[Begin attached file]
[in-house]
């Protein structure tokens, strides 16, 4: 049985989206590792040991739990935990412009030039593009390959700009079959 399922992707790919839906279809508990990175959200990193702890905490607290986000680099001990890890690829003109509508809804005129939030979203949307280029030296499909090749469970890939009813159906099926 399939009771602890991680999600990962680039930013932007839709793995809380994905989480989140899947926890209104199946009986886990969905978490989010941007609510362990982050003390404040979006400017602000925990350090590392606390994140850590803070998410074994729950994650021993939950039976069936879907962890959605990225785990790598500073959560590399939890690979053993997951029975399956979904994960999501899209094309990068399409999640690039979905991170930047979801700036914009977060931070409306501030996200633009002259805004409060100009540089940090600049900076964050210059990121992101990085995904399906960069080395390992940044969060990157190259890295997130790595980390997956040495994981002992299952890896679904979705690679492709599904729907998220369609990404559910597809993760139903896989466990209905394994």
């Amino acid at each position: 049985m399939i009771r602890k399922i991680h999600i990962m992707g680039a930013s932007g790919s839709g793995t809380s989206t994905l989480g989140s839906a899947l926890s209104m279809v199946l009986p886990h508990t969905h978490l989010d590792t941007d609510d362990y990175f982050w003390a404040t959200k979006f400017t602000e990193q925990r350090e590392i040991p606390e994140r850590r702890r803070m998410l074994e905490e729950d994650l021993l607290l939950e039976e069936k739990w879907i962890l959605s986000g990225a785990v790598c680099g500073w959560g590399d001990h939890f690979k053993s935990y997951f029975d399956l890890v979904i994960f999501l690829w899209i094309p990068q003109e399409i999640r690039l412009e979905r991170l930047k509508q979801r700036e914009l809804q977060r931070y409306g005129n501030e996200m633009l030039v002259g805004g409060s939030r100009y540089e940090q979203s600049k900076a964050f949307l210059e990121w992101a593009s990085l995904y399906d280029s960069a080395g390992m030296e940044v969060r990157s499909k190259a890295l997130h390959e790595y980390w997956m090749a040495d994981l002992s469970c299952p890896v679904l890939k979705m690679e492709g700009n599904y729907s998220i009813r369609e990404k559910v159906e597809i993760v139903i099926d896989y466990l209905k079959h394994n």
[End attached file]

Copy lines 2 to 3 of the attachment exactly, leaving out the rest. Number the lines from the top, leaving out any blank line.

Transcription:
């Protein structure tokens, strides 16, 4: 049985989206590792040991739990935990412009030039593009390959700009079959 399922992707790919839906279809508990990175959200990193702890905490607290986000680099001990890890690829003109509508809804005129939030979203949307280029030296499909090749469970890939009813159906099926 399939009771602890991680999600990962680039930013932007839709793995809380994905989480989140899947926890209104199946009986886990969905978490989010941007609510362990982050003390404040979006400017602000925990350090590392606390994140850590803070998410074994729950994650021993939950039976069936879907962890959605990225785990790598500073959560590399939890690979053993997951029975399956979904994960999501899209094309990068399409999640690039979905991170930047979801700036914009977060931070409306501030996200633009002259805004409060100009540089940090600049900076964050210059990121992101990085995904399906960069080395390992940044969060990157190259890295997130790595980390997956040495994981002992299952890896679904979705690679492709599904729907998220369609990404559910597809993760139903896989466990209905394994």
């Amino acid at each position: 049985m399939i009771r602890k399922i991680h999600i990962m992707g680039a930013s932007g790919s839709g793995t809380s989206t994905l989480g989140s839906a899947l926890s209104m279809v199946l009986p886990h508990t969905h978490l989010d590792t941007d609510d362990y990175f982050w003390a404040t959200k979006f400017t602000e990193q925990r350090e590392i040991p606390e994140r850590r702890r803070m998410l074994e905490e729950d994650l021993l607290l939950e039976e069936k739990w879907i962890l959605s986000g990225a785990v790598c680099g500073w959560g590399d001990h939890f690979k053993s935990y997951f029975d399956l890890v979904i994960f999501l690829w899209i094309p990068q003109e399409i999640r690039l412009e979905r991170l930047k509508q979801r700036e914009l809804q977060r931070y409306g005129n501030e996200m633009l030039v002259g805004g409060s939030r100009y540089e940090q979203s600049k900076a964050f949307l210059e990121w992101a593009s990085l995904y399906d280029s960069a080395g390992m030296e940044v969060r990157s499909k190259a890295l997130h390959e790595y980390w997956m090749a040495d994981l002992s469970c299952p890896v679904l890939k979705m690679e492709g700009n599904y729907s998220i009813r369609e990404k559910v159906e597809i993760v139903i099926d896989y466990l209905k079959h394994n």